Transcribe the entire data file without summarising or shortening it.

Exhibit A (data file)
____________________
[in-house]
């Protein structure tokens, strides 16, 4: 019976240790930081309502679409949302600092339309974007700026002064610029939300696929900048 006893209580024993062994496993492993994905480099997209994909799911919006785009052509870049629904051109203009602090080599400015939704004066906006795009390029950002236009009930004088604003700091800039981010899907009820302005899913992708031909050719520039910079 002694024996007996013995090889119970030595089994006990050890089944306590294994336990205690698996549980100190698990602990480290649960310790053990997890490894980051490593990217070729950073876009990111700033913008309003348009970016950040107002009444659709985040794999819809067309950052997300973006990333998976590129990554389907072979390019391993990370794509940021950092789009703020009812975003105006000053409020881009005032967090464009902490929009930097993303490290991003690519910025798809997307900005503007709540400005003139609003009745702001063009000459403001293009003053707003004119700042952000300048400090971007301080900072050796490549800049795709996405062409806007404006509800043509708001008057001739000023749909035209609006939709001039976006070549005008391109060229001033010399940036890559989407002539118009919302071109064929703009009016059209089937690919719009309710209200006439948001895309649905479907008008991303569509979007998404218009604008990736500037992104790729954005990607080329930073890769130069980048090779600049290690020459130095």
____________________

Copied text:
[in-house]
């Protein structure tokens, strides 16, 4: 019976240790930081309502679409949302600092339309974007700026002064610029939300696929900048 006893209580024993062994496993492993994905480099997209994909799911919006785009052509870049629904051109203009602090080599400015939704004066906006795009390029950002236009009930004088604003700091800039981010899907009820302005899913992708031909050719520039910079 002694024996007996013995090889119970030595089994006990050890089944306590294994336990205690698996549980100190698990602990480290649960310790053990997890490894980051490593990217070729950073876009990111700033913008309003348009970016950040107002009444659709985040794999819809067309950052997300973006990333998976590129990554389907072979390019391993990370794509940021950092789009703020009812975003105006000053409020881009005032967090464009902490929009930097993303490290991003690519910025798809997307900005503007709540400005003139609003009745702001063009000459403001293009003053707003004119700042952000300048400090971007301080900072050796490549800049795709996405062409806007404006509800043509708001008057001739000023749909035209609006939709001039976006070549005008391109060229001033010399940036890559989407002539118009919302071109064929703009009016059209089937690919719009309710209200006439948001895309649905479907008008991303569509979007998404218009604008990736500037992104790729954005990607080329930073890769130069980048090779600049290690020459130095």